With Secret Life of Pets breathing some much needed life into a stagnant 2016 summer box office; distributors can breath a small sigh of relief. Attention now turns to Sony’s Ghostbusters opening next weekend. The female centric remake/reboot is one of the most hated things on the Internet (and has been since it was first announced in 2014) and responses from both Sony and director Paul Feig have only added fuel to the online fire. A lot of eyes will be on Ghostbuster’s bottom line this time next week. Stay tuned.

Shayne Kempton

 

 

 

BOX OFFICE ROUNDUP: DORY REIGNS SUPREME

If Pixar decides to make a third installment in the Finding Nemo franchise, they should consider making the main characters piranhas, because they’re devouring everything in their path. Not only did Finding Dory defend its title as current weekend box office champion against three new high profile releases, but it also became the first movie to rule the box three weekends in a row since Zootopia (also a Disney property) did it last March. Dory added over 41 million to its domestic coffers over the holiday weekend and has now grossed over 372 million since its release three weeks ago. It’s well on its way to becoming the highest grossing movie of the year and will have no problem becoming Disney’s fourth billion dollar title of 2016 (it’s already made 538 million world wide). It has equaled Batman Vs Superman’s entire North American gross in just three weeks, it will likely pass Captain America: Civil War in a week or two and still has plenty of steam heading into July. And none of this takes into account all the Finding Dory merchandise currently flying off store shelves (just in time for summer vacation) or the fortune the home release will inevitably make when it hits DVD and Blu-Ray players next fall. If someone isn’t making a documentary titled “The Power of Pixar” yet, they should be.

One of those new releases, The Legend of Tarzan, opened in second with a healthy 38.1 million debut. But Warner Bros is already keeping a close eye on the weekly ticker tape considering Tarzan’s pricey 180 million dollar production budget. The Purge 3 was this weekend’s big winner, opening in third place with just over 30 million in ticket sales. Universal’s third (and final?) entry in the hyper violent film series tripled its ten million dollar budget in just its first weekend and it should prove interesting too see what kind of legs the action flick (which slyly paraphrased its tag line Keep America Great from Donald Trump’s xenophobic presidential campaign) has moving forward.

In a rare misstep, Disney’s other family friendly summer release, The BFG, opened fourth with a disappointing 19.5 million. The big budget BFG seemed to have everything going for it; based on the popular Roald Dahl book (and released on the hundredth anniversary of his birth, a fact Disney made sure to play up in the film’s promotion), it was directed by Steven Spielberg (his first Disney title) and had the full weight of the Disney hype machine behind it. Lukewarm reviews, a narrow target audience (seriously, this one was just for the kids) and a weekend full of competition combined to kill BFG’s prospects and the race is now on to see which will be the bigger Disney bomb; BFG or last April’s Alice Through The Looking Glass.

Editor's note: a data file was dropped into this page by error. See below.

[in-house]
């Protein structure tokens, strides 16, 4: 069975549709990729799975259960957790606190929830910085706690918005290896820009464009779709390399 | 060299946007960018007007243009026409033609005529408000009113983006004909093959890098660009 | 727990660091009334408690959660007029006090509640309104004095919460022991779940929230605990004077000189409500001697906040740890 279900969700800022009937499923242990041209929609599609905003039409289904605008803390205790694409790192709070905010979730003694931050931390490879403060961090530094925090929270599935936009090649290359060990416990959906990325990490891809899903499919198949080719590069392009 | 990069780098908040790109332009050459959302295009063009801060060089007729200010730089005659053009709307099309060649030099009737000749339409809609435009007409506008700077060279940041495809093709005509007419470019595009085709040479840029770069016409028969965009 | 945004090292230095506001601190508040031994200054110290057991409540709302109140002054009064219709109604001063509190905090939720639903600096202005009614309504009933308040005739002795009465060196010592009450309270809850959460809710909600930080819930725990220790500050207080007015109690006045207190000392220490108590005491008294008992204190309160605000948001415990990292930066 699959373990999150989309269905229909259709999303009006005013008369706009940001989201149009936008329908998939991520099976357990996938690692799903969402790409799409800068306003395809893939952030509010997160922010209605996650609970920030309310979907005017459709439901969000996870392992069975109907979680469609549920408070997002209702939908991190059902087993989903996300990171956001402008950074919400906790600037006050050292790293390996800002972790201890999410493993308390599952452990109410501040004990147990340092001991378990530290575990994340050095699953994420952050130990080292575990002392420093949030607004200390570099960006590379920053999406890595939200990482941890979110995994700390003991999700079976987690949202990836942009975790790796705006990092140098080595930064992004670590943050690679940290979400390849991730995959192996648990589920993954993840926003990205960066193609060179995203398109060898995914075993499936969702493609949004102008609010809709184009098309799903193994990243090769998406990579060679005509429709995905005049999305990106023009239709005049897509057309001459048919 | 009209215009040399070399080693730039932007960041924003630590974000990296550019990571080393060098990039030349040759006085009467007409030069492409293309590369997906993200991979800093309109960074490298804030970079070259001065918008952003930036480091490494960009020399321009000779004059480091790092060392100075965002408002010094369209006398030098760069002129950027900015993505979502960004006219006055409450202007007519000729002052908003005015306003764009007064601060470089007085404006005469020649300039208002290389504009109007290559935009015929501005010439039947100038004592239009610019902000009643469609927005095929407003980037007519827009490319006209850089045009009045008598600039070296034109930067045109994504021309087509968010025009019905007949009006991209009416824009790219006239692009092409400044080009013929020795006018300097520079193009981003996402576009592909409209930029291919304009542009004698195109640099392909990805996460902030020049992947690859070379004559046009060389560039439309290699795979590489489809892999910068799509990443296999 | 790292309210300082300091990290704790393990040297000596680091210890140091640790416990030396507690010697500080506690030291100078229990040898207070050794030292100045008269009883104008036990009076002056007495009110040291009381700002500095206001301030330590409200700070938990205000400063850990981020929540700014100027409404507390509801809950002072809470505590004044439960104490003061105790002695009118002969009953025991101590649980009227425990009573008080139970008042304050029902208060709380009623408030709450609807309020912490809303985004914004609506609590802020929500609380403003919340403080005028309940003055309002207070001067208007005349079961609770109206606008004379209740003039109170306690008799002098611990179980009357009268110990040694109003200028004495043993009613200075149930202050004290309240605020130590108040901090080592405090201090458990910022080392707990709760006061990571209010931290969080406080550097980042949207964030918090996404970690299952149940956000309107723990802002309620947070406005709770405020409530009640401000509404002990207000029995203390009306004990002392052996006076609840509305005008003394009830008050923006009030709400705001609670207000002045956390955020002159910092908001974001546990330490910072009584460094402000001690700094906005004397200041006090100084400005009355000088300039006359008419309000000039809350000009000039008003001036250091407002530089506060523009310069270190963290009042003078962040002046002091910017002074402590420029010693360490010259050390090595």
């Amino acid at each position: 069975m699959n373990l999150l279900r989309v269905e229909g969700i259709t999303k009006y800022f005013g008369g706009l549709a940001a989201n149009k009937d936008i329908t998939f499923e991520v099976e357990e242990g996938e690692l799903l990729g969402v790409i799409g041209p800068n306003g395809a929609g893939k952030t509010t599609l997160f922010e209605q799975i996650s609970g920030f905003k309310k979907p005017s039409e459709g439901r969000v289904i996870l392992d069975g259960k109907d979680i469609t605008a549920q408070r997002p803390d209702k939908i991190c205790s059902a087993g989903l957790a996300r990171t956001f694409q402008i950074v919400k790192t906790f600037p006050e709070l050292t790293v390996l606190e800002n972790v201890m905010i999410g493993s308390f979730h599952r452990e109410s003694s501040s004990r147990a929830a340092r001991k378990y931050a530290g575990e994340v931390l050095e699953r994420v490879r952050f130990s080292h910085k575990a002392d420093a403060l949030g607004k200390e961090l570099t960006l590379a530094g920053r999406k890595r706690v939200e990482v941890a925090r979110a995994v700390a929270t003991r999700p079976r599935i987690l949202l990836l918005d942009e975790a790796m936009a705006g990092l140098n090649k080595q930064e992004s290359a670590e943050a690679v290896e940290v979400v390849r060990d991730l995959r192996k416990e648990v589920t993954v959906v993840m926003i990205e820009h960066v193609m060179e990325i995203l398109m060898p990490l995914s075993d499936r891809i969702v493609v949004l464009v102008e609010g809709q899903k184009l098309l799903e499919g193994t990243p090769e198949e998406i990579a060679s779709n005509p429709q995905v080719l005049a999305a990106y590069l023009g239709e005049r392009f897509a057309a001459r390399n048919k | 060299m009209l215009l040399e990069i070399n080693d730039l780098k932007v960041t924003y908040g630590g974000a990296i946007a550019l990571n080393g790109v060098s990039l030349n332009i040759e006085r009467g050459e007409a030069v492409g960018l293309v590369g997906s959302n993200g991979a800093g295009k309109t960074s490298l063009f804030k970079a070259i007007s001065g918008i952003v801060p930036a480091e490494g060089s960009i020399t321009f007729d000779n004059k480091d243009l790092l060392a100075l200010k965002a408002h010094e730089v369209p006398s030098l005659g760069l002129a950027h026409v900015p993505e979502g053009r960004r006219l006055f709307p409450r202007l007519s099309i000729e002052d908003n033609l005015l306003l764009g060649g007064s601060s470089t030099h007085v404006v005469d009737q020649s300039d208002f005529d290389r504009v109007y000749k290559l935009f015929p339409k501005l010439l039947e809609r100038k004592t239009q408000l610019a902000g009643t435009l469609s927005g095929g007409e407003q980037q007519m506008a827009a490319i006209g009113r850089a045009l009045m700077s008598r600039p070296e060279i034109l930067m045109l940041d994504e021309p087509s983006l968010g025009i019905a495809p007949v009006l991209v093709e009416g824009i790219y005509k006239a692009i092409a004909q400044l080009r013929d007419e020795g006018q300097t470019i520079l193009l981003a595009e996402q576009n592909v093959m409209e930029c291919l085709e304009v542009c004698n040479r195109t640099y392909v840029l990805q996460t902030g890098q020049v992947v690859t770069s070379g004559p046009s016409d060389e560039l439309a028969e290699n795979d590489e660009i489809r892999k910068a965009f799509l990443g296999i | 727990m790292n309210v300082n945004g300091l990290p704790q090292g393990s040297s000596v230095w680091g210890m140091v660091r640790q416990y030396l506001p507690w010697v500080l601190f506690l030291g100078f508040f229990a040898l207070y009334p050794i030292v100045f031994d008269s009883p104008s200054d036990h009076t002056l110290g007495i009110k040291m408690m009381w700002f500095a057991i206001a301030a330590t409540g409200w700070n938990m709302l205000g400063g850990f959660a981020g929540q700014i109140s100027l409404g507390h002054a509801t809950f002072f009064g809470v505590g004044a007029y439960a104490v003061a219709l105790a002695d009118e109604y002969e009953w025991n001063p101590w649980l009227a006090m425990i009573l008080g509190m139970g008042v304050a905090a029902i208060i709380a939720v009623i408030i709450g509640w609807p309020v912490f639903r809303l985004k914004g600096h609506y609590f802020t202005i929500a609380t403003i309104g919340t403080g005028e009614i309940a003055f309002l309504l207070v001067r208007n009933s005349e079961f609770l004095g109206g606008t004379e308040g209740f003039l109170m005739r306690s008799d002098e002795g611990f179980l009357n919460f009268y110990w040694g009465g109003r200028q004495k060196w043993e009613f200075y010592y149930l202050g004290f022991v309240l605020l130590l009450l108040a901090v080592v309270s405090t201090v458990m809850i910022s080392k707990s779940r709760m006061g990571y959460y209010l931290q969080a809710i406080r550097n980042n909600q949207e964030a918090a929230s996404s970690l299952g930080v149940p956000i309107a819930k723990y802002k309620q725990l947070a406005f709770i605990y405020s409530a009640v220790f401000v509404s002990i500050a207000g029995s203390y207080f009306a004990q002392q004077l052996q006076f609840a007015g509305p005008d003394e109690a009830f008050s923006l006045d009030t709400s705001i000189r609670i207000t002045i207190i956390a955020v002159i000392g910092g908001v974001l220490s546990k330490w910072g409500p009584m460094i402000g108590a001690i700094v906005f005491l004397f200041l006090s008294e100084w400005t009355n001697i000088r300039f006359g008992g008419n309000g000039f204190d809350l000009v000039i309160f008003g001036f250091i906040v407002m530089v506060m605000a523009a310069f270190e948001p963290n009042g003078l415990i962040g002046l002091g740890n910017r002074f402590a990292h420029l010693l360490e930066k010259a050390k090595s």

Speaking of disappointments, Independence Day: Resurgence took a near 60 percent hit to it’s weekend performance, tumbling from second place to fifth and only adding 16.5 million to it’s total. Resurgence came with a 165 million price tag (before promotional spending) and at its current pace it will be lucky to hit 100 million in domestic gross (it currently sits at just over 72). It will need a crazy overseas performance just to break even, which is currently looking unlikely. At best, 20th Century Fox is now looking to minimize the bath they’re going to take on this tent pole release.

Central Intelligence continued its strong run, holding down sixth spot with 12.3 million. Intelligence has made Fox over 95 million since it’s June 17th release and the Dwayne Johnson/Kevin Hart buddy movie should have no problem hitting the 100 million milestone later this week, effectively doubling its production budget. And speaking of doubling budgets, the Blake Lively thriller The Shallows, which was made on the cheap for 17 million, made a cool nine million in it’s second weekend of release, bringing it’s total performance to over 35 million. Not a bad July 4th present for Sony.

Civil War period piece The Free State of Jones failed to capitalize on the July 4th weekend, falling to eighth spot with 4.1 million. The Matthew McConaughey vehicle has been a disappointment since it’s release last week, earning a total 15.2 million despite a 50 million dollar budget. Jones might hold on to a spot in the top ten for another week but is likely to be relegated to a box office memory by the time Ghostbusters hits theatres July 15th. This will be the second big write off studio STX is forced to make this year after Hardcore Henry bombed last March.

A pair of sequels rounded out the top ten, with The Conjuring 2 scaring up another 3.85 million. The latest title in the James Waan/Warner Bros. horrorverse has totalled 95.2 million on North American shores and all but guarantees a third Conjuring, not to mention an already announced spin off featuring the movie’s demonic protagonist, a la Annabelle. But while that sequel is doing gangbusters at the box office, Now You See Me 2 sits on the exact opposite side of the spectrum. The Lionsgate sequel only managed another 2.95 million in what is likely its last weekend in the top ten, brining its domestic total to a little over 53 million. Lionsgate needed Now You See Me to be a success after the disappointing performance of Allegiant last March and the appalling bomb Gods of Egypt last February. The combined losses on those three titles (and the absence of any more Hunger Games movies) may have severe consecequences for the studios future.